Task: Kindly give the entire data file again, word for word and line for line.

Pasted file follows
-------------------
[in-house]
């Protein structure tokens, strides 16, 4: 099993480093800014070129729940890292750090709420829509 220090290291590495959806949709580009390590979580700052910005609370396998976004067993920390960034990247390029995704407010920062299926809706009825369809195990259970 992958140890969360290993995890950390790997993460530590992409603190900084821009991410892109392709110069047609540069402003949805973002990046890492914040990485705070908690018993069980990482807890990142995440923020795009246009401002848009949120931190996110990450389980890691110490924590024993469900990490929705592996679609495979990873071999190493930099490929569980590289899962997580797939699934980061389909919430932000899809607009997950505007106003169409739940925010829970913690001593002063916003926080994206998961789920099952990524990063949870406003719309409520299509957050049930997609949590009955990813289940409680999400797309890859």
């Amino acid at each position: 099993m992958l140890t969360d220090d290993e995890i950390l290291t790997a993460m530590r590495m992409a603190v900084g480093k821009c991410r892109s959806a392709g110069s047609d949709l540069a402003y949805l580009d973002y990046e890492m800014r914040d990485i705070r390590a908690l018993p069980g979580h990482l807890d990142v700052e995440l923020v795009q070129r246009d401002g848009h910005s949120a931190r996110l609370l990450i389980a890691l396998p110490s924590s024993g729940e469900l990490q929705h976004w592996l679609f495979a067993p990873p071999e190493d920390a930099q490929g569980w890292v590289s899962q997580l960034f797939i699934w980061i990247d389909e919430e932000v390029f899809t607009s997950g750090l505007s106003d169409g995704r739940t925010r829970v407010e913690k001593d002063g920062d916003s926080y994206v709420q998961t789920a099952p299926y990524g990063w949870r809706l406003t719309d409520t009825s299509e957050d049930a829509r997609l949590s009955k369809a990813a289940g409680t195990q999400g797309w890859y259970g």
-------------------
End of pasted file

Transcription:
[in-house]
């Protein structure tokens, strides 16, 4: 099993480093800014070129729940890292750090709420829509 220090290291590495959806949709580009390590979580700052910005609370396998976004067993920390960034990247390029995704407010920062299926809706009825369809195990259970 992958140890969360290993995890950390790997993460530590992409603190900084821009991410892109392709110069047609540069402003949805973002990046890492914040990485705070908690018993069980990482807890990142995440923020795009246009401002848009949120931190996110990450389980890691110490924590024993469900990490929705592996679609495979990873071999190493930099490929569980590289899962997580797939699934980061389909919430932000899809607009997950505007106003169409739940925010829970913690001593002063916003926080994206998961789920099952990524990063949870406003719309409520299509957050049930997609949590009955990813289940409680999400797309890859």
């Amino acid at each position: 099993m992958l140890t969360d220090d290993e995890i950390l290291t790997a993460m530590r590495m992409a603190v900084g480093k821009c991410r892109s959806a392709g110069s047609d949709l540069a402003y949805l580009d973002y990046e890492m800014r914040d990485i705070r390590a908690l018993p069980g979580h990482l807890d990142v700052e995440l923020v795009q070129r246009d401002g848009h910005s949120a931190r996110l609370l990450i389980a890691l396998p110490s924590s024993g729940e469900l990490q929705h976004w592996l679609f495979a067993p990873p071999e190493d920390a930099q490929g569980w890292v590289s899962q997580l960034f797939i699934w980061i990247d389909e919430e932000v390029f899809t607009s997950g750090l505007s106003d169409g995704r739940t925010r829970v407010e913690k001593d002063g920062d916003s926080y994206v709420q998961t789920a099952p299926y990524g990063w949870r809706l406003t719309d409520t009825s299509e957050d049930a829509r997609l949590s009955k369809a990813a289940g409680t195990q999400g797309w890859y259970g």